Alcohol consumption is a global phenomenon characterized by its pleasurable effects in social and personal settings. Physiologically, alcohol consumption is guided by the motivational incentive of the substance controlled by the mesolimbic pathway involving mainly the nucleus accumbens (NAcc) and the ventral tegmental area (VTA)1. People will generally drink alcohol for two reasons: (a) to feel better (reward drinking), or (b) not to feel bad (relief drinking)2,3,4. It is therefore not surprising that alcohol dependence is associated with one or more simultaneously present co-morbidities, especially mood disorders (27.6%), anxiety disorders (23.5%), and personality disorders (39.5%)5,6. In reward-drinking, an increase in the consumption of alcohol increases the release of dopamine and endogenous opioids in the brain, creating a feeling of reward1. However, excessive consumption of alcohol leads to alcohol dependence, which is characterized by impaired control over drinking, compulsive drinking, preoccupation with drinking, etc.7. Development of alcohol dependence involves a series of behavioral and neurophysiological events such as increased tolerance to alcohol itself, which leads to (1) increased consumption to obtain the same pleasure; (2) a clear dissociation between “liking” the pleasure and “wanting” the substance itself leading to a pathological craving of alcohol; and (3) development of other symptoms such as stress, anxiety, depression, restlessness, fever, headaches, etc., even within 24–48 hours of not consuming alcohol1,8. Thus, relief-drinking involves consuming alcohol to find a relief for these symptoms, forcing the patient to relapse into alcohol consumption9,10.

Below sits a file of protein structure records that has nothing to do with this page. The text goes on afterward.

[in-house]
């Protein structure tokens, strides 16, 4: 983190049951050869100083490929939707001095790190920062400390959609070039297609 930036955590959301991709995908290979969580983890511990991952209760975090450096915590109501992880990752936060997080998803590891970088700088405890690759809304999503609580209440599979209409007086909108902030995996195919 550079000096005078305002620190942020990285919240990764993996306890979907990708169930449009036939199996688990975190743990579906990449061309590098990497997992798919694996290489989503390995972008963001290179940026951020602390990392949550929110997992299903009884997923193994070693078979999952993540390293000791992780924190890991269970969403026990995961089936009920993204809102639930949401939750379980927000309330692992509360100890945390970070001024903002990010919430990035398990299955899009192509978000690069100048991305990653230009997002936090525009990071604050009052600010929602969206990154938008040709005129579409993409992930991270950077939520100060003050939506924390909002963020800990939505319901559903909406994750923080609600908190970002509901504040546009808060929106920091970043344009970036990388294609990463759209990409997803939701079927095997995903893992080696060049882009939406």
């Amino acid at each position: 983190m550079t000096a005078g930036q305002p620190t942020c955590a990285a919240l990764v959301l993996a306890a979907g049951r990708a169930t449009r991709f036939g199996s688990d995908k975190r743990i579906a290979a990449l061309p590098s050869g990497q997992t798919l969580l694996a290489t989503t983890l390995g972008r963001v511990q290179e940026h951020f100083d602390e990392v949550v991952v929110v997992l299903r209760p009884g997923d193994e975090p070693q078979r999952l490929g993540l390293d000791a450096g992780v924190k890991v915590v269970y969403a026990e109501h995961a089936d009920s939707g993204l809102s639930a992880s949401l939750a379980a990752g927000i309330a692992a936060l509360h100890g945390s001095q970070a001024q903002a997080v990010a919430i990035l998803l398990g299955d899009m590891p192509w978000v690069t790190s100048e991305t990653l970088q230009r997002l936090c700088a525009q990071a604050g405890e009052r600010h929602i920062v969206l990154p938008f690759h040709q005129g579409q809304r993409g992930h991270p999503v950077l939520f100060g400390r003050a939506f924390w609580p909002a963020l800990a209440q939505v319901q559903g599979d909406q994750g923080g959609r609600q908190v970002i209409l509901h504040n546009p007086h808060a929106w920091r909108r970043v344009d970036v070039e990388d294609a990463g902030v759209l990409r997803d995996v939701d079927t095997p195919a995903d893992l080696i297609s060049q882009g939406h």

From a systems perspective, it is hypothesized that the motivational incentive creates a salience, characterized by increased arousal and attention to the stimulus, in this case alcohol8. This may be compensated for by consumption of more alcohol to achieve the same pleasure. However, in substance addiction, salience may lead to a change in the internal state of the subject to a new pathological “addicted” state11. This pathological state is proposed to be one in which the reward system is suppressed and is hence incompetent to compensate for the salience, thus triggering pathological craving12. This shift in self-referential state is called allostasis and may reflect the brain maladaptively compensating for the dysfunctional reward system11,13.